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Old 12-11-2003, 06:35 AM
Alex Rast
 
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Default Difference between bread and cake?

at Tue, 11 Nov 2003 12:30:55 GMT in
,
(Ben) wrote :

Hi. My wife and I got into a discussion last night about the
difference between bread and cake. She's European and says 1/2 of the
stuff Americans call bread is cake (eg. Banana Bread). Is there a
definative difference between bread and cake like ingredients, baking,
etc?


Like most non-technical words, there is at least some ambiguity. First, I
will dismiss a few special cases.

Preceded by "short-" both words change meaning from the standard.
Shortbread is a type of cookie, shortcake is a type of scone. (Humorously,
I have to resort to the American "cookie" and the British "scone" because
in Britain, a cookie is called a biscuit, where in America, a scone is
called a biscuit. So depending on one's POV, *both* shortbread and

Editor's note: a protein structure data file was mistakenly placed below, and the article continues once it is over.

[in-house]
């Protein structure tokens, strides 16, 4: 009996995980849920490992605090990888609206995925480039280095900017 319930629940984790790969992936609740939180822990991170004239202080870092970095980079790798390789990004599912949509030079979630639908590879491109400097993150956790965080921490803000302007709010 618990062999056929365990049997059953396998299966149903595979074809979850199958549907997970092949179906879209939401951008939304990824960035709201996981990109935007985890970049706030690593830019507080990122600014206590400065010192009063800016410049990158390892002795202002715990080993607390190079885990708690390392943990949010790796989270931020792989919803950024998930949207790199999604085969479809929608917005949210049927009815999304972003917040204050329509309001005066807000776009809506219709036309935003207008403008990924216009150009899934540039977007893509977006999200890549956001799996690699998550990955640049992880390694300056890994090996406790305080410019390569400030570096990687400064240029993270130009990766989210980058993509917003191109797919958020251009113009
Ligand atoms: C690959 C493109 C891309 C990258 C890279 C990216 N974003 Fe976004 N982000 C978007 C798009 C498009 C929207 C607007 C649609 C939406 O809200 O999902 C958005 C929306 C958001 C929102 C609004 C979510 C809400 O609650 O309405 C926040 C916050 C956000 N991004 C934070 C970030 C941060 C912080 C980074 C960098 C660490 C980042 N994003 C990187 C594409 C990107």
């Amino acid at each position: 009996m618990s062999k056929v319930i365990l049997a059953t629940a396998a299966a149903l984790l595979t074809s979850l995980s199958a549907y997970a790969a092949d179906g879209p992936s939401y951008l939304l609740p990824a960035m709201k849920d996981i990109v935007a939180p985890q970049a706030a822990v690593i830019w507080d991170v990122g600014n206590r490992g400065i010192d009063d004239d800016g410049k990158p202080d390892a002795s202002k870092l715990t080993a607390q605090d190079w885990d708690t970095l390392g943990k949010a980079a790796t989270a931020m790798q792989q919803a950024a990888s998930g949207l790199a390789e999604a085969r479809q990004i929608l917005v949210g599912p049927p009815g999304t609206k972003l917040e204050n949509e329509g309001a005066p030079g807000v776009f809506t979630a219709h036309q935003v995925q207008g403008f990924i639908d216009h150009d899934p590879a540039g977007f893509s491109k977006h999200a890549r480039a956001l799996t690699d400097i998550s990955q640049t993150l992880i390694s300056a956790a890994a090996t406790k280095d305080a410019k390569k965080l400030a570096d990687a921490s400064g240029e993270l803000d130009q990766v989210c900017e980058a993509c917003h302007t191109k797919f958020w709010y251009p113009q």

shortcake are "biscuits"!)

"Cake" in a non-baking context can refer to any food that's been compressed
into a solid block, usually with one definitely smallest dimension. Thus we
have rice cakes, yeast cakes, etc.

But generally, at least by my way of looking at it, the difference between
bread and cake is that in cake, the amount of eggs is sufficient to
contribute substantially to the *structure*, not just the *texture*. That,
I realize, is a very vague point in itself, although in general cakes will
be less dense than breads because once eggs start to have an impact on the
structure, that impact is to make it lighter. In fact, a cake doesn't have
to have any flour at all, thanks to the structure contribution of eggs, for
example flourless chocolate cake. However, a cake must have some other
contributor to structure besides eggs, otherwise things like souffle would
be a cake. It's all quite fuzzy and the boundaries overlap to some extent.
But this is at least a close approximation to the way I see things being
named.


--
Alex Rast

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